Milky Way over Dalby – 2nd October 2015. Image Credit: Mark Tissington
The first public stargazing event of 2015/16 took place on Friday 2nd October under the dark skies of Dalby Forest. Starry skies although with some high cloud did not disappoint around 60 members of the public.
Visitors were able to see many deep sky delights including the Andromeda Galaxy, the Double Cluster in Perseus, the Dumbell Nebula in Vulpecula and double stars including Albireo.
Visitors were also able to see some basic astrophotography with a DSLR camera attached to a telescope taking shots of some of the deep sky objects.
Annotated MilkyWay over Dalby. Image Credit: Mark Tissington
The next public observing in Dalby Forest takes place on Friday 6th November. For more information on this or other events, please visit our event calendar.
Illumination of the Earth during an equinox. Image Credit: http://en.wikipedia.org/wiki/File:Earth-lighting-equinox_EN.png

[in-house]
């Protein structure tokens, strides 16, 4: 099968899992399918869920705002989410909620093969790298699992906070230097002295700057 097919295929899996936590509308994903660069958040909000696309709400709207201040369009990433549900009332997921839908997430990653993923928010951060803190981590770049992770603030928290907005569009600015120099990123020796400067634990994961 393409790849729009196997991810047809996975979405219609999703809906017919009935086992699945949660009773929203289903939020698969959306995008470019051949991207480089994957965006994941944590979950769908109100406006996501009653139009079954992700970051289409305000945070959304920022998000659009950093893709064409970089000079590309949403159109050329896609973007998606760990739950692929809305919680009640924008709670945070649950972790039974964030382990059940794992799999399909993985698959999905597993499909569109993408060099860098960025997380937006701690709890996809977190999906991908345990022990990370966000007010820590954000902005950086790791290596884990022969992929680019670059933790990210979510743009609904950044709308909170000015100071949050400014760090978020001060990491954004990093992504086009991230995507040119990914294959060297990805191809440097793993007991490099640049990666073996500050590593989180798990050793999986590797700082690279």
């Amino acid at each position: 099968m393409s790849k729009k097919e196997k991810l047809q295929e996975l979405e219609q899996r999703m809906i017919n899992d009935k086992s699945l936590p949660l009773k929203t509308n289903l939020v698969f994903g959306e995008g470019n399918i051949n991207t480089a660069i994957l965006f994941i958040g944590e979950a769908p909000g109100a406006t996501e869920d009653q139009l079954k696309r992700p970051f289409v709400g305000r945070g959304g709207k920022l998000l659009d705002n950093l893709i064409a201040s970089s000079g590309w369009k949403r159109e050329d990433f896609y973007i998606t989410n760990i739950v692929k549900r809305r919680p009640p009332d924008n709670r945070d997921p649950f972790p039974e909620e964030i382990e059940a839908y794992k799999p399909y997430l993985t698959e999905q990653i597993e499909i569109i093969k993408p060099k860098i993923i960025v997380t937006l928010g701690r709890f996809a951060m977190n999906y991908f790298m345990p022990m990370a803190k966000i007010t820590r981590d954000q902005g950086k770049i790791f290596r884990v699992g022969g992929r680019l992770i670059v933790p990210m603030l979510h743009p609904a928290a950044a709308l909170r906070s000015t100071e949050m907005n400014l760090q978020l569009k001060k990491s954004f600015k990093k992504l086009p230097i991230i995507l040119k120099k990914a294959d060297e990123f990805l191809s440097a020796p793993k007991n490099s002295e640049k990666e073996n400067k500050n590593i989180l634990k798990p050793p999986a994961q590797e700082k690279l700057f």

08:22 UTC (09:22 BST) sees the Southward equinox. For ourselves in the Northern Hemisphere, it is known as the Autumnal equinox and the Vernal or Spring equinox for residents in the Southern Hemisphere. The Sun falls on the Celestial Equator during the Autumnal equinox resulting in equal lengths of day and night across the planet. From today on-wards as the name suggests, the Sun is seen to be moving southwards, resulting in shorter days and longer nights for us.
The Celestial Sphere. Image credit: http://www.kirchdorferweb.com
The point on the Celestial Equator where the Sun lies during the Vernal equinox is known as the First Point of Aries. However, due to precession (the continued change in the rotation of the planet on its axis), the Sun is no longer in the constellation of Aries and has not been since around 100 BC. At the moment, the Sun is in the constellation of Pisces and by the year 2600 it will be in the neighbouring constellation of Aquarius.